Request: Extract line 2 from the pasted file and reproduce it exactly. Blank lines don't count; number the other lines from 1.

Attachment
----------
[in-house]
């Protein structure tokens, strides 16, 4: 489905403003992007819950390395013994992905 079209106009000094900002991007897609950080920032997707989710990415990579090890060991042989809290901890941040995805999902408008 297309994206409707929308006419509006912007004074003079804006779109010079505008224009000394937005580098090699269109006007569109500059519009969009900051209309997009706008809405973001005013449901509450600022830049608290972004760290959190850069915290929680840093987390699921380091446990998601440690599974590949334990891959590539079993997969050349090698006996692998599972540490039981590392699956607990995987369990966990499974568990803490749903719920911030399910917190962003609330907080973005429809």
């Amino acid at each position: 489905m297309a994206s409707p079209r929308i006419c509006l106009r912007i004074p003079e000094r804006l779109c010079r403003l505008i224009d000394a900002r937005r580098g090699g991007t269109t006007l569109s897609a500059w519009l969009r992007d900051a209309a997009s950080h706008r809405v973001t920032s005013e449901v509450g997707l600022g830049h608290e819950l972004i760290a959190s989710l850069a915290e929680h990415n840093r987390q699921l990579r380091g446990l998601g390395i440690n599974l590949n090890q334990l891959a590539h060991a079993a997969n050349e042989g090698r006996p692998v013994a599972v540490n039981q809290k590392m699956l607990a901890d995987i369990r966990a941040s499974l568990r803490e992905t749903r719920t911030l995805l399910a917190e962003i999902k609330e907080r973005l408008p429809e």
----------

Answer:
């Protein structure tokens, strides 16, 4: 489905403003992007819950390395013994992905 079209106009000094900002991007897609950080920032997707989710990415990579090890060991042989809290901890941040995805999902408008 297309994206409707929308006419509006912007004074003079804006779109010079505008224009000394937005580098090699269109006007569109500059519009969009900051209309997009706008809405973001005013449901509450600022830049608290972004760290959190850069915290929680840093987390699921380091446990998601440690599974590949334990891959590539079993997969050349090698006996692998599972540490039981590392699956607990995987369990966990499974568990803490749903719920911030399910917190962003609330907080973005429809």